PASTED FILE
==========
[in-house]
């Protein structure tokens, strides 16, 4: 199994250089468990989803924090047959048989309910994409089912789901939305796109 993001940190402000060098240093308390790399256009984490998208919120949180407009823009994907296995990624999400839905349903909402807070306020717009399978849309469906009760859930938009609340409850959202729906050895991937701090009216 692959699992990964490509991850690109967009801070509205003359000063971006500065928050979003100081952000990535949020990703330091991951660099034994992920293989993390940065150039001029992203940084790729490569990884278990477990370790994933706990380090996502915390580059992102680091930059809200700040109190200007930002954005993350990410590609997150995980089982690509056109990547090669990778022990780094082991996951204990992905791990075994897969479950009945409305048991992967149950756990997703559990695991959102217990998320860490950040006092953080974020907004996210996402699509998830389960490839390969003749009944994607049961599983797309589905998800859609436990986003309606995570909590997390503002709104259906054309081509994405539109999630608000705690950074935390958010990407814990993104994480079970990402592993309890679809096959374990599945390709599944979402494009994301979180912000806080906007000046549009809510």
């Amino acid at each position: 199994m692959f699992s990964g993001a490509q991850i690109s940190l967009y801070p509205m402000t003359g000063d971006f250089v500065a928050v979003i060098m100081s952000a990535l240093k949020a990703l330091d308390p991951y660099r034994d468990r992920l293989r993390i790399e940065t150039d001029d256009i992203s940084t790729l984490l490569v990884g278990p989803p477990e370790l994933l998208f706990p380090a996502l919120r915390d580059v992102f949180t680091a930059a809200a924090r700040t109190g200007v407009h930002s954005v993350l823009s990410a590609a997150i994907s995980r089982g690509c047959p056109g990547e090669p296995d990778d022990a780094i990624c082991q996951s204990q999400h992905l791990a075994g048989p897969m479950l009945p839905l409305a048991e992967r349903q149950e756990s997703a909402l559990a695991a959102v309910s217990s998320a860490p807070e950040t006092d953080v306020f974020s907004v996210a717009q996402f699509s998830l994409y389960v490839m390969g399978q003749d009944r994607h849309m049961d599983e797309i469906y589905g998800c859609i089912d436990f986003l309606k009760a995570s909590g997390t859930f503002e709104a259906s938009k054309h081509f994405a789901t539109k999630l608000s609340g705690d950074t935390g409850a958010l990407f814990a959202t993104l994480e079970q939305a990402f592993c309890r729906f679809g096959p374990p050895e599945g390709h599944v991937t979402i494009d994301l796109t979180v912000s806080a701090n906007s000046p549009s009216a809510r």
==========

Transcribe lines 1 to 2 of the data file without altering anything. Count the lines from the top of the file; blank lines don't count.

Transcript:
[in-house]
């Protein structure tokens, strides 16, 4: 199994250089468990989803924090047959048989309910994409089912789901939305796109 993001940190402000060098240093308390790399256009984490998208919120949180407009823009994907296995990624999400839905349903909402807070306020717009399978849309469906009760859930938009609340409850959202729906050895991937701090009216 692959699992990964490509991850690109967009801070509205003359000063971006500065928050979003100081952000990535949020990703330091991951660099034994992920293989993390940065150039001029992203940084790729490569990884278990477990370790994933706990380090996502915390580059992102680091930059809200700040109190200007930002954005993350990410590609997150995980089982690509056109990547090669990778022990780094082991996951204990992905791990075994897969479950009945409305048991992967149950756990997703559990695991959102217990998320860490950040006092953080974020907004996210996402699509998830389960490839390969003749009944994607049961599983797309589905998800859609436990986003309606995570909590997390503002709104259906054309081509994405539109999630608000705690950074935390958010990407814990993104994480079970990402592993309890679809096959374990599945390709599944979402494009994301979180912000806080906007000046549009809510």